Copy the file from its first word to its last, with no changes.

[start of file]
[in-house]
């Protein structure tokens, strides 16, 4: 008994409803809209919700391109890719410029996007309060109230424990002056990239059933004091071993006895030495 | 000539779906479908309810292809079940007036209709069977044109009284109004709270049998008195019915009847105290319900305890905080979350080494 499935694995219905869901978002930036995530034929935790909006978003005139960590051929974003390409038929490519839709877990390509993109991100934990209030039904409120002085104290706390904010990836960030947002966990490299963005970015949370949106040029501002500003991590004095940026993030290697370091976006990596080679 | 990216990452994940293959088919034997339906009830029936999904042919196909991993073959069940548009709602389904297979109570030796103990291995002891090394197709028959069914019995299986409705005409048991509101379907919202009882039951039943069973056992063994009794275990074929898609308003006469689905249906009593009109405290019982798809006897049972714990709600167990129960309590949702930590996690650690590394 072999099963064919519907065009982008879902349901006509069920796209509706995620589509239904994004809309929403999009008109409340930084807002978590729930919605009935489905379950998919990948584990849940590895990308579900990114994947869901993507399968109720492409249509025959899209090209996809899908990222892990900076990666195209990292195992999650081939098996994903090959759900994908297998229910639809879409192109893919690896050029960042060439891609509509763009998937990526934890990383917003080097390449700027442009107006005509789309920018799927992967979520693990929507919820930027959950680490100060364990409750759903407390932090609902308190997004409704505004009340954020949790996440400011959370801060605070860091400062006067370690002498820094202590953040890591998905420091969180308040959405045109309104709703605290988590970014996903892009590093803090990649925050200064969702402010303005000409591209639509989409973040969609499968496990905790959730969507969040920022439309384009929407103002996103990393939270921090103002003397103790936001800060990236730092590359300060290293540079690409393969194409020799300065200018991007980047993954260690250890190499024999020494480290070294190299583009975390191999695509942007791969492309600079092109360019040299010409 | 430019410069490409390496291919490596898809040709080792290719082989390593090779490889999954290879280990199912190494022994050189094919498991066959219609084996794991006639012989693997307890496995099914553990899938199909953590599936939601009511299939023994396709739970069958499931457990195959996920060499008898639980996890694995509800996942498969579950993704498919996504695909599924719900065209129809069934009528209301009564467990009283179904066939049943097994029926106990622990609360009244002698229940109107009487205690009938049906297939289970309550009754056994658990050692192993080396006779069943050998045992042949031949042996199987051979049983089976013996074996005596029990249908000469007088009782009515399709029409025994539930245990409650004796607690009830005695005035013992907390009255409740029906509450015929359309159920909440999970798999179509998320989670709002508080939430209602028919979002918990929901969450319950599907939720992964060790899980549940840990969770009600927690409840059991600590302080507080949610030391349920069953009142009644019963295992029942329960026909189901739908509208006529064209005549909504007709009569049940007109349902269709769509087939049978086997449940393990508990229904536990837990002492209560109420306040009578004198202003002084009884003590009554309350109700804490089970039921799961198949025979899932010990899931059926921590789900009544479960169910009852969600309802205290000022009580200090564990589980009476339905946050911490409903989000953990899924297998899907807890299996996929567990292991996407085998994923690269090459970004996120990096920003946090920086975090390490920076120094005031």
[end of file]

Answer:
[in-house]
């Protein structure tokens, strides 16, 4: 008994409803809209919700391109890719410029996007309060109230424990002056990239059933004091071993006895030495 | 000539779906479908309810292809079940007036209709069977044109009284109004709270049998008195019915009847105290319900305890905080979350080494 499935694995219905869901978002930036995530034929935790909006978003005139960590051929974003390409038929490519839709877990390509993109991100934990209030039904409120002085104290706390904010990836960030947002966990490299963005970015949370949106040029501002500003991590004095940026993030290697370091976006990596080679 | 990216990452994940293959088919034997339906009830029936999904042919196909991993073959069940548009709602389904297979109570030796103990291995002891090394197709028959069914019995299986409705005409048991509101379907919202009882039951039943069973056992063994009794275990074929898609308003006469689905249906009593009109405290019982798809006897049972714990709600167990129960309590949702930590996690650690590394 072999099963064919519907065009982008879902349901006509069920796209509706995620589509239904994004809309929403999009008109409340930084807002978590729930919605009935489905379950998919990948584990849940590895990308579900990114994947869901993507399968109720492409249509025959899209090209996809899908990222892990900076990666195209990292195992999650081939098996994903090959759900994908297998229910639809879409192109893919690896050029960042060439891609509509763009998937990526934890990383917003080097390449700027442009107006005509789309920018799927992967979520693990929507919820930027959950680490100060364990409750759903407390932090609902308190997004409704505004009340954020949790996440400011959370801060605070860091400062006067370690002498820094202590953040890591998905420091969180308040959405045109309104709703605290988590970014996903892009590093803090990649925050200064969702402010303005000409591209639509989409973040969609499968496990905790959730969507969040920022439309384009929407103002996103990393939270921090103002003397103790936001800060990236730092590359300060290293540079690409393969194409020799300065200018991007980047993954260690250890190499024999020494480290070294190299583009975390191999695509942007791969492309600079092109360019040299010409 | 430019410069490409390496291919490596898809040709080792290719082989390593090779490889999954290879280990199912190494022994050189094919498991066959219609084996794991006639012989693997307890496995099914553990899938199909953590599936939601009511299939023994396709739970069958499931457990195959996920060499008898639980996890694995509800996942498969579950993704498919996504695909599924719900065209129809069934009528209301009564467990009283179904066939049943097994029926106990622990609360009244002698229940109107009487205690009938049906297939289970309550009754056994658990050692192993080396006779069943050998045992042949031949042996199987051979049983089976013996074996005596029990249908000469007088009782009515399709029409025994539930245990409650004796607690009830005695005035013992907390009255409740029906509450015929359309159920909440999970798999179509998320989670709002508080939430209602028919979002918990929901969450319950599907939720992964060790899980549940840990969770009600927690409840059991600590302080507080949610030391349920069953009142009644019963295992029942329960026909189901739908509208006529064209005549909504007709009569049940007109349902269709769509087939049978086997449940393990508990229904536990837990002492209560109420306040009578004198202003002084009884003590009554309350109700804490089970039921799961198949025979899932010990899931059926921590789900009544479960169910009852969600309802205290000022009580200090564990589980009476339905946050911490409903989000953990899924297998899907807890299996996929567990292991996407085998994923690269090459970004996120990096920003946090920086975090390490920076120094005031």